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News video games 27 July 2019, 22:28

author: Konrad Serafinski

Devs of Uncharted and The Last of Us About Crunch in Naughty Dog

It turns out that the topic of crunch touches even the most valued developer studios. This is also the case with Naughty Dog, whose former and current employees shared some information from behind the scenes.

Crunch is everywhere. Even in Naughty Dog.

The topic of crunch and overtime is becoming an integral part of the gaming industry. Every few weeks, another scandal breaks out, through which we learn that the world-famous studio has inhumane working conditions. BioWare, Epic Games and NetherRealm are just a few months old examples and the tip of the iceberg. It seems that the creation of a great game (for the sake of clarity, I am not talking about Anthem) must be paid for with exploitation and moral losses. At least that's what former and current employees of Naughty Dog think, who told us about the behind-the-scenes work on the most popular titles of the studio.

Reports come directly from COGconnected, whose journalists talked to several developers from the studio responsible for such series as Uncharted or The Last of Us. Former and current employees asked for anonymity in order to avoid possible consequences (which is quite understandable and obvious practice in such situations). It turns out that the crunch in Naughty Dog took on a rather unusual form. As one of the former employees says:

So my take on crunch at Naughty Dog: The truth is more gray than black-and-white. There is no official mandate for crunch. There can be a significant amount of peer pressure, though. And that can include peer pressure from the people who are effectively your managers. Peer pressure comes from having a team of brilliant, talented, dedicated people working hard on a project together.

What is it about employees who are managers at the same time? According to an anonymous source: Naughty Dog doesn’t have much dedicated managerial structure. It boils down to the fact that there are several leads in each department that do the same work as the others, with more decision making and insight into the statistics. The former employee also says that during his last six months of working on the project, his weekly working time has increased from 40 to even 70 hours. Everything depended on how many tasks were unfinished.

This is where we get to the bottom of it. Although employees did not receive direct orders from the "top" to do overtime, management was able to "motivate" them to work longer. In what way? As another former employee of the company says:

The truth [is] they don’t tell you that you have to work X amount of hours. But you have to get your work done. And the amount of work is just impossible for any person. It is just way too much. And if you don’t hit the goals you will be fired. So I guess you don’t have much of a choice.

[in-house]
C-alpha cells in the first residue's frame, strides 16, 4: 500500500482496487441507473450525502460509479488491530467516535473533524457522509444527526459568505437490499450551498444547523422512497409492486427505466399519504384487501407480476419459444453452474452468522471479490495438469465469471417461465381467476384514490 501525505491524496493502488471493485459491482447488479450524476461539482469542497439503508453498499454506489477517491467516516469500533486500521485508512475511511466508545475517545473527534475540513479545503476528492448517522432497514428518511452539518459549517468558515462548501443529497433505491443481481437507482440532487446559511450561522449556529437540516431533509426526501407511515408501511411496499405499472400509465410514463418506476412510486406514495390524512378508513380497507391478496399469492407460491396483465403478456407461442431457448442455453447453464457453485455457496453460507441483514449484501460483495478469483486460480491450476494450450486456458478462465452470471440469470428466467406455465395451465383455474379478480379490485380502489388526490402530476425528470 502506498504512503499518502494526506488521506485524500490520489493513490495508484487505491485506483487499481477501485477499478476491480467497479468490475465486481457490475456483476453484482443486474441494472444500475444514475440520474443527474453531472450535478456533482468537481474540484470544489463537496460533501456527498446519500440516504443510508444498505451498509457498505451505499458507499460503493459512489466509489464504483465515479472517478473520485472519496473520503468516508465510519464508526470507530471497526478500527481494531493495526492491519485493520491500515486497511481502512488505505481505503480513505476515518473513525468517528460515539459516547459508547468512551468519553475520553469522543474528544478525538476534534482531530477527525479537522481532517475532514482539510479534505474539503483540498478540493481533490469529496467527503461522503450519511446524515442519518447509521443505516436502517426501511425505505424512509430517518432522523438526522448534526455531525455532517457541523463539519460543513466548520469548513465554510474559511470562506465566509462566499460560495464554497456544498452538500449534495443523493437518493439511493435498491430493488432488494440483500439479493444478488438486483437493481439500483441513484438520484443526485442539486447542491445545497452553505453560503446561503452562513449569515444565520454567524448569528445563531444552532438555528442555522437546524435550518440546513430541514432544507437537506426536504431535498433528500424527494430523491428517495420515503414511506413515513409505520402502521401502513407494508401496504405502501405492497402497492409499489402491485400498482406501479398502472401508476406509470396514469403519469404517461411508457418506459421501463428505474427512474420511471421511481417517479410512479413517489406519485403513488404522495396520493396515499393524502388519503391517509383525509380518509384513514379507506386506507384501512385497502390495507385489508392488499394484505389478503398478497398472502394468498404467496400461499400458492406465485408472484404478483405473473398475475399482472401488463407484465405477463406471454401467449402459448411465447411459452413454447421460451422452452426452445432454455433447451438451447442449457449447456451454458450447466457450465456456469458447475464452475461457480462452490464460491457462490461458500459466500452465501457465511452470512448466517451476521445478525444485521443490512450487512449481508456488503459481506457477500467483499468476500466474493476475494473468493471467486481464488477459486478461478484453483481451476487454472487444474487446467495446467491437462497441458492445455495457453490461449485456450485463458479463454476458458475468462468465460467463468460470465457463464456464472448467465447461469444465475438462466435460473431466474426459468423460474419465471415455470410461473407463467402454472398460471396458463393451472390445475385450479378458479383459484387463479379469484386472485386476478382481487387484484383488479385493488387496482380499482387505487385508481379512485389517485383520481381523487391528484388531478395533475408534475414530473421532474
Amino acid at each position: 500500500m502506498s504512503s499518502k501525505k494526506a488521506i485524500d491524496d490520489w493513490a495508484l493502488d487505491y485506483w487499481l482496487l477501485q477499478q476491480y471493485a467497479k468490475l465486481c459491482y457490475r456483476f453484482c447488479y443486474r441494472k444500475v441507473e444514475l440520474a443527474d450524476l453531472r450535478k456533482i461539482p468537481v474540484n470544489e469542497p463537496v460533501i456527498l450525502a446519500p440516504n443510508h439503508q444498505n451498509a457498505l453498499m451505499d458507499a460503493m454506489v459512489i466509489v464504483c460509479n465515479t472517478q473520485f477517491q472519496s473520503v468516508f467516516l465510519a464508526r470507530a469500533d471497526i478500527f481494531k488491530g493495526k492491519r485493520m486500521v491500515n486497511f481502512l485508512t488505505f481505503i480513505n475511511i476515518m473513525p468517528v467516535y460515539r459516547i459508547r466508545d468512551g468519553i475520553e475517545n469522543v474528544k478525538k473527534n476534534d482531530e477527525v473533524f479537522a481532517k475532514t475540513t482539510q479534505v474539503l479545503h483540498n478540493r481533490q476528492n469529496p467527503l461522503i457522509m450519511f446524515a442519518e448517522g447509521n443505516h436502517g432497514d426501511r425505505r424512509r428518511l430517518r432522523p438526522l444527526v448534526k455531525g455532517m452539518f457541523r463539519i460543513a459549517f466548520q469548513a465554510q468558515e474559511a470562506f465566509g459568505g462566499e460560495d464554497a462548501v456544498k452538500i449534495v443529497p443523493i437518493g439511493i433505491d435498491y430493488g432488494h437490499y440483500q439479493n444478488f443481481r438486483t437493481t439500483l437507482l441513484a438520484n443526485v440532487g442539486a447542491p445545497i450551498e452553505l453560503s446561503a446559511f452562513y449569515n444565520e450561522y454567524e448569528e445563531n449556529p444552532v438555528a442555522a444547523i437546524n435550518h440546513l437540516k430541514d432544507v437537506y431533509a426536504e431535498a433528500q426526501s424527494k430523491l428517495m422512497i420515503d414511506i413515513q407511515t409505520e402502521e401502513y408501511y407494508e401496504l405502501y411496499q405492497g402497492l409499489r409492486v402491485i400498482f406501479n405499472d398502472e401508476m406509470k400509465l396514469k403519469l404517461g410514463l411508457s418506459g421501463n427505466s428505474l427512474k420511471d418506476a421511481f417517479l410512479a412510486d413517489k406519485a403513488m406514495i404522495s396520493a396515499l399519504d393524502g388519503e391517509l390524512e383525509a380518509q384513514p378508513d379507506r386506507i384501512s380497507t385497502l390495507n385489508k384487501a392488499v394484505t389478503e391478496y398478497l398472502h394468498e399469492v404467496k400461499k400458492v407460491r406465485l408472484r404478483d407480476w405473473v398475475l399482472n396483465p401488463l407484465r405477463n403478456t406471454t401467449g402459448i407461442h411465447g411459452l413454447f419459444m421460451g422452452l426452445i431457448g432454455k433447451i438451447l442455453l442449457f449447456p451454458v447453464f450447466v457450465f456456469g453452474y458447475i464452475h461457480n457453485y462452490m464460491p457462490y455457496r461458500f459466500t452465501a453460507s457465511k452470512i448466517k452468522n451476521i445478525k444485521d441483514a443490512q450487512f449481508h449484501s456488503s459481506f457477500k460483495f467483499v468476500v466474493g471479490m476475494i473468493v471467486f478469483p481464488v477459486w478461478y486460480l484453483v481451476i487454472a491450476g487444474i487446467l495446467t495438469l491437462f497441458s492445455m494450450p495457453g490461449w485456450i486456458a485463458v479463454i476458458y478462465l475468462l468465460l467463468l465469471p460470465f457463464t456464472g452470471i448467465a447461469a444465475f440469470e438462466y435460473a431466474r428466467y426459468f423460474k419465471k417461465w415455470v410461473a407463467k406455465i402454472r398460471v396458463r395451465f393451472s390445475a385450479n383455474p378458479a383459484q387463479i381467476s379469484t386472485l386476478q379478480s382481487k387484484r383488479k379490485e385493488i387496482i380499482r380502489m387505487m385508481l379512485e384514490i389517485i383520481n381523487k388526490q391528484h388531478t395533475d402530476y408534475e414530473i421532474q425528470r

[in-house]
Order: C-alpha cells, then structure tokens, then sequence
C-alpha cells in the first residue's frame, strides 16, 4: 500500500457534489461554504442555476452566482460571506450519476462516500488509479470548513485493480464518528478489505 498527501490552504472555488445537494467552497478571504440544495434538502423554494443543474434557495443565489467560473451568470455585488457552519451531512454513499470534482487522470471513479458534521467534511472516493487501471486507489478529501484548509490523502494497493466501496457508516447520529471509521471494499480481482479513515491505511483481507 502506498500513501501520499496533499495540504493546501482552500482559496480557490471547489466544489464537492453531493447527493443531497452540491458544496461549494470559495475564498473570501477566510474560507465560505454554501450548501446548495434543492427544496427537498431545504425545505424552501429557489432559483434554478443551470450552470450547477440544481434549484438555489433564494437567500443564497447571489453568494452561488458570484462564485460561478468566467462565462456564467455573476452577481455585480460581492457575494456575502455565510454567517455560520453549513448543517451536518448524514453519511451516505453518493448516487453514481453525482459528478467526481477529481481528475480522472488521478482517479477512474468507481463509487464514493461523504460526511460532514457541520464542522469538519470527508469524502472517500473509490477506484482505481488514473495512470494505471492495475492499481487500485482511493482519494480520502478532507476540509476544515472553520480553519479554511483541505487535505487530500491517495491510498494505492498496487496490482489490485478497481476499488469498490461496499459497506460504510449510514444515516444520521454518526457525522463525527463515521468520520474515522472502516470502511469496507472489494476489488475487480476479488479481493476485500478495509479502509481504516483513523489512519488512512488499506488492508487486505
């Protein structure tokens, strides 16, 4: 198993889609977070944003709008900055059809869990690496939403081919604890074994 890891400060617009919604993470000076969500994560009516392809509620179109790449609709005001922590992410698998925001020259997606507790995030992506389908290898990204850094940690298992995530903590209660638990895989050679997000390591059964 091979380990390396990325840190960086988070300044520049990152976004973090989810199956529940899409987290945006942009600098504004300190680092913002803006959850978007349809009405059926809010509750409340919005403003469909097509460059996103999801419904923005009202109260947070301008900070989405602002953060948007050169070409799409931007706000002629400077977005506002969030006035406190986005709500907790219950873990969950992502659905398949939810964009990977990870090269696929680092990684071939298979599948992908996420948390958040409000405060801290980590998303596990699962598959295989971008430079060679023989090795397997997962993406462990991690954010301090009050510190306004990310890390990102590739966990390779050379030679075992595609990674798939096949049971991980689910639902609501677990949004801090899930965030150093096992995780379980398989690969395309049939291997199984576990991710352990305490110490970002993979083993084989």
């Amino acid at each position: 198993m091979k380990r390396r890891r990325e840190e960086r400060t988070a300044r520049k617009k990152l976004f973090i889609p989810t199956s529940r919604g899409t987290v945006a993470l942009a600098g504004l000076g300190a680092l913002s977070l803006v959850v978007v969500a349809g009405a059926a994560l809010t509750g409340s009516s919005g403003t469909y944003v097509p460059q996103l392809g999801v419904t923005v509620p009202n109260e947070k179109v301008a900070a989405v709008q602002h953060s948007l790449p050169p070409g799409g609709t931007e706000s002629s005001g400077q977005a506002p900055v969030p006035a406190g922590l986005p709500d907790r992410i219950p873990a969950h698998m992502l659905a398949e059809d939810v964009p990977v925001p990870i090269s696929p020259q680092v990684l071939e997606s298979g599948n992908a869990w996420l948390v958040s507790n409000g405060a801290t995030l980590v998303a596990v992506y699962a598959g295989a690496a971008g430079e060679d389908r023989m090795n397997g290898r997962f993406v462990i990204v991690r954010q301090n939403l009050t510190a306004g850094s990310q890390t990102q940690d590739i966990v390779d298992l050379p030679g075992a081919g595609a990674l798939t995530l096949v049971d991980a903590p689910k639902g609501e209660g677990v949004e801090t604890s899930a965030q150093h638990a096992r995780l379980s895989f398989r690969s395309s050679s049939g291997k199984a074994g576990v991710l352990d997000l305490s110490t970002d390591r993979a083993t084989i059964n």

Of course, you may be wondering why the employees did not turn to the right people for help? It turns out they did it, but it didn't work. One of the employees describes it very well:

I called Sony HR once (they have a hotline) asking what was this all about and they just ignored me [saying], ‘You will get used to Naughty Dog’s way of doing things’.

COGconnected's interlocutors admit that crunch is dependent on department and calendar (in short, whether the studio is just before or after the release of the new game). Therefore, its influence was different for different employees. QA teams worked from 10 AM to 22 PM, six days a week. And there were times when they had to stay in the office until midnight or 1 am. Some co-workers emphasize that they did not feel part of the company because of a few situations. This is well described by the person who worked on The Last of Us Remastered as a tester:

There was a yoga session that was held around once a week that the developers could attend. I remember a co-worker asking if QA could do the yoga too but our managers told us, ‘No,’. They rarely provided us dinner for OT/crunch. I believe we only got dinner if the developers stayed. There was an email that got sent out to the company that invited everyone out to go have fun, but stated outright that contractors weren’t allowed to join. Many of us felt like we weren’t really part of the company.

We recommend you check out the extensive multi-page article on COGconnected. You'll find more behind-the-scenes stories from Naughty Dog that shed light on the realities of game studios. One would like to say that prey there are as few of these situations and reports as possible, but the truth is painful: probably many companies are struggling with the problem of crunch. Publicizing these issues has a chance to change something, but the competition among developers is huge, so it will be difficult to improve the situation, because there will always be someone who will not be disturbed by these conditions (at least for the first few months).

  1. Naughty Dog - official website